Monthly Archives: December 2010

Evil: A Rebuttal

In my last post I took on the existence of evil, and concluded that evil’s presence in the world tainted every part of life, even those fleeting moments when we experience something good.

Today I am here to provide a rebuttal to myself.  Perhaps a cooking metaphor will help.

Imagine you are hosting a large group of very hungry people.  You plan on making 100 gallons of soup.  Everything’s going well until, seconds before serving the starving crowd, a fly lands in the pot.

You’re able to remove the bug, but can’t shake the feeling that your dish has been compromised.

But is the entire meal ruined?  Shall you toss away 100 gallons of savory soup when only a few ounces might be spoiled?

In the end, I believe it’s better to have an opportunity to experience something good–even while potential evils lurk in the background–than to have no experience at all.

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The Existence Of Evil

My philosophical tendencies began in high school, when I realized the extent of life’s flaws.  Why does evil exist, I wondered while wandering the halls between algebra and physical science class.

Evil persists so that we might appreciate all that’s Good.  This was my teenage conclusion.  Seemed good enough at the time.

Then college came calling.  An intro to religion course freshman year found me questioning God, or as the budding poet in me saw it, the Unmoved Mover.

Why would a benevolent God allow evil to run rampant through His glorious creation?  A classmate thought it had something to do with letting us choose Good over Evil, to help the Lord battle Satan.  Something tells me that guy is a CEO somewhere in America, making some serious dough.

As for me, I took the Eastern Thought approach–you know, the one where nothing is either good or bad, but thinking makes it so.  Part of me still wants to believe this is the case, even on really terrible days when I’m cursing my existence and live to stay in bed.

Today I’m of a different mind.

I hold that as long as evil exists the whole business of life is corrupted.  That there is indeed something wrong with the world cannot be denied.  What I’m suggesting, though, is that the very fact we might choose good over evil, or that we might say everything simply happens and is intrinsically neutral, proves that life itself is flawed.  Not parts here and there–every part, everywhere.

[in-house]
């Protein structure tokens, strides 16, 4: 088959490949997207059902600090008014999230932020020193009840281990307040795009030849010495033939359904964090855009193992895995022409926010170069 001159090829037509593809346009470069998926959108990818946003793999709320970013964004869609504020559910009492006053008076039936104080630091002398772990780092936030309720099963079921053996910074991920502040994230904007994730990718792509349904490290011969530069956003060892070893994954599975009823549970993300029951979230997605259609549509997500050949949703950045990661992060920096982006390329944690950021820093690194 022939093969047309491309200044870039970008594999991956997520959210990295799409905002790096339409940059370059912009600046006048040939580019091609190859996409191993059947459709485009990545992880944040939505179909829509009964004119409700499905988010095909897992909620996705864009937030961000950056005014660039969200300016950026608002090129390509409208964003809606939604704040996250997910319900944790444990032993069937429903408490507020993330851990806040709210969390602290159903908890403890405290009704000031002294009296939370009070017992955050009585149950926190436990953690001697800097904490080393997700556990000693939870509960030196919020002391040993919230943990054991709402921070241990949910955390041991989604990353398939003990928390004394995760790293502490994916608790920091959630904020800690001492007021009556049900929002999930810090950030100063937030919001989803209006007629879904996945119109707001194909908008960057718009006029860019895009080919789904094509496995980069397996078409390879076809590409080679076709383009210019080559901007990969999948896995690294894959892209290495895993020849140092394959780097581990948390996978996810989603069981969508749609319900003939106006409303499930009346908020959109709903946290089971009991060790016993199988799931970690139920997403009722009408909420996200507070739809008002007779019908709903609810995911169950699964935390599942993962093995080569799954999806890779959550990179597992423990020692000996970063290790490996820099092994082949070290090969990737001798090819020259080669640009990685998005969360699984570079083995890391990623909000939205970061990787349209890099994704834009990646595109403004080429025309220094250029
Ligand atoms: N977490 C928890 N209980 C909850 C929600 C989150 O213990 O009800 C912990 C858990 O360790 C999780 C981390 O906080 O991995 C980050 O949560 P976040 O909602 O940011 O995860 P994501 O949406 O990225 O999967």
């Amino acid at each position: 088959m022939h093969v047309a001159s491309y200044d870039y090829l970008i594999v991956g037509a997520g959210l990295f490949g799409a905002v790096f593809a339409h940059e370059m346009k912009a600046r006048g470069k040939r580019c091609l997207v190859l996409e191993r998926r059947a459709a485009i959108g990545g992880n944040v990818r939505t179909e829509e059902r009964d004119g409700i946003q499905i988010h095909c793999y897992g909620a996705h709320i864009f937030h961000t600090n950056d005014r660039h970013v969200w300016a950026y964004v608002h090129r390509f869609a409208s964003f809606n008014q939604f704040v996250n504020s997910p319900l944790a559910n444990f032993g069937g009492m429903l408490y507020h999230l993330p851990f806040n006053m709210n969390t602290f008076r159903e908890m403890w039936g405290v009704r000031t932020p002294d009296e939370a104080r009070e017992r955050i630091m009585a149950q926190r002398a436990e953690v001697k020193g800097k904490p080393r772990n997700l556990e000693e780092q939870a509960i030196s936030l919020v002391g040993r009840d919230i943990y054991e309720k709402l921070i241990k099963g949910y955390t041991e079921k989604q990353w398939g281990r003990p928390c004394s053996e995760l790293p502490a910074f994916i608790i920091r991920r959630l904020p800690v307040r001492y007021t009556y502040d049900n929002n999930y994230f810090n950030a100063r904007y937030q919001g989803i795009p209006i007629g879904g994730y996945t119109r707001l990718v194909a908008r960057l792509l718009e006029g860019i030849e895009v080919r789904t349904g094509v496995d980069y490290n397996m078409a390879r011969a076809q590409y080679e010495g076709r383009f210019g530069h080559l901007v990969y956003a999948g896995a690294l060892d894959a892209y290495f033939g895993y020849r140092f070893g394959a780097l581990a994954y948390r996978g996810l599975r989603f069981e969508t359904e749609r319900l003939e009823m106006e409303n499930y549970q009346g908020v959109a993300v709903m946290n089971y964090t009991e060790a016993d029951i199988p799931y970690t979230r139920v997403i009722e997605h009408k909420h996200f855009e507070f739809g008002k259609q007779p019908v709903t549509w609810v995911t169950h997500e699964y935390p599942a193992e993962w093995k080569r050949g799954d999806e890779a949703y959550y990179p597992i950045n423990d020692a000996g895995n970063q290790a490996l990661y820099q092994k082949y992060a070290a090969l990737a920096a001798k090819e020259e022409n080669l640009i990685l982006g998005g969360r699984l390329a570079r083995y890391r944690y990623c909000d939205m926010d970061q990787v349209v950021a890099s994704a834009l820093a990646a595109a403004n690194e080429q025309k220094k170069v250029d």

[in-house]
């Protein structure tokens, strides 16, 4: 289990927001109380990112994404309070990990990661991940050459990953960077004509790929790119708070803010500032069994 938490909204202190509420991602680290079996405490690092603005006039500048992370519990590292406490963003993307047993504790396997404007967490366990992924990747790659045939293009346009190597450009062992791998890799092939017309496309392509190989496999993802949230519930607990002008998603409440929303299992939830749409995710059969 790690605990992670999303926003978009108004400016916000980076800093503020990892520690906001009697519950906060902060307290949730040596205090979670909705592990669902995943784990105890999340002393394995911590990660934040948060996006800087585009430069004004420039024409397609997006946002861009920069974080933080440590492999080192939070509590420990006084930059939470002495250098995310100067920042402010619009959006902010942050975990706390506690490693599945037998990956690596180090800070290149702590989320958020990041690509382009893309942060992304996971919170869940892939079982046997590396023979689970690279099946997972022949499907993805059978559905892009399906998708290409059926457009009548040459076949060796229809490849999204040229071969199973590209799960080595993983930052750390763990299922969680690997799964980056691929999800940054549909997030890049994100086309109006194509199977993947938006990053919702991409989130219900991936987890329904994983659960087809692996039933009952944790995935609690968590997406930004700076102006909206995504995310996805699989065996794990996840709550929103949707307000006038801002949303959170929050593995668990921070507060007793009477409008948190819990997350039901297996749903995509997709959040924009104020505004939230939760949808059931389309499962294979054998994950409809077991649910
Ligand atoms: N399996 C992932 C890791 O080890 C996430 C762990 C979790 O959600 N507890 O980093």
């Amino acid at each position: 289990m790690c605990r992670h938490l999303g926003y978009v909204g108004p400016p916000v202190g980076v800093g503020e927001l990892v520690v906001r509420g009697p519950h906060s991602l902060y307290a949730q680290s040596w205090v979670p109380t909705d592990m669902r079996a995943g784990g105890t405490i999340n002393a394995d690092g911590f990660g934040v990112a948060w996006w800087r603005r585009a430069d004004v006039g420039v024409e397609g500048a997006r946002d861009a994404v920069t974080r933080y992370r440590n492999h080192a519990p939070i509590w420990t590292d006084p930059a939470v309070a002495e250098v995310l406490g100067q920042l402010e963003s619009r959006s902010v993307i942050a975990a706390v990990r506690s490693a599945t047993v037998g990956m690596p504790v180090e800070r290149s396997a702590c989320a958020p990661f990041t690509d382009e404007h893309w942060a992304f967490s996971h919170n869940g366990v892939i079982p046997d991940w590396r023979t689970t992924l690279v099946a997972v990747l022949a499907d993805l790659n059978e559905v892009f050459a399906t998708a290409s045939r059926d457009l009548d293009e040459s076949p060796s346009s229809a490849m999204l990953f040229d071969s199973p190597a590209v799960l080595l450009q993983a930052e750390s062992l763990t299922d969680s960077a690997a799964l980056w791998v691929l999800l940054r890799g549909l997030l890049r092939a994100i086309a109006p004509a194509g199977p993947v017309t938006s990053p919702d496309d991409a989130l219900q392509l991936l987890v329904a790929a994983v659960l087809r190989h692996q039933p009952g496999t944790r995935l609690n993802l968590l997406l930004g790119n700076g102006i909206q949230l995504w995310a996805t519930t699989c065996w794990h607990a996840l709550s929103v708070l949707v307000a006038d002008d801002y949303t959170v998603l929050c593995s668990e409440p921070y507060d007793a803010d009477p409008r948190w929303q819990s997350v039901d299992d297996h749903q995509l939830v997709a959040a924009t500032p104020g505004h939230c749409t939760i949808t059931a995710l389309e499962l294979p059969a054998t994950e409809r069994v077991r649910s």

And once we accept the existence of evil, we come to understand the extent to which we’ve been duped–by ourselves, by our parents and teachers, by our leaders, by God.  Duped into believing that Good Always Wins In The End.

Some might call this depression.  I call it the truth.

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Pixels, Not Passion

The Internet has its advantages.  Without it this blog entry would not be possible.  But like anything else in this world, the Web has some major downsides.

Today people all across the globe have instant access to each other.  We have the opportunity to unite under the banner of common interests and shared causes.

Instead of going online to fight against the powers that be, however, many of us find ourselves escaping reality altogether.  The Internet, with its dazzling hyperlinked images, renders us numb, agents of our own pacification.

Pixels, not passion, rule us online.

A potential tool of resistance, the Web merely strengthens the oppressive hold of capitalism upon individual consumers.  We’ve sold our autonomy for the ability to buy and sell goods from the comfort of our homes, twenty-four hours a day, seven days a week.

Any desire to challenge authority has been replaced with the need for entertainment, for diversion, for image-yearning.  Our enemies keep us down by increasing our connection speeds.  By logging in we log off from the truth.

There’s no escaping our desire to escape from reality, especially when what we once considered real has been forever digitized.  Like the latest YouTube video sensation, our submission has gone viral.

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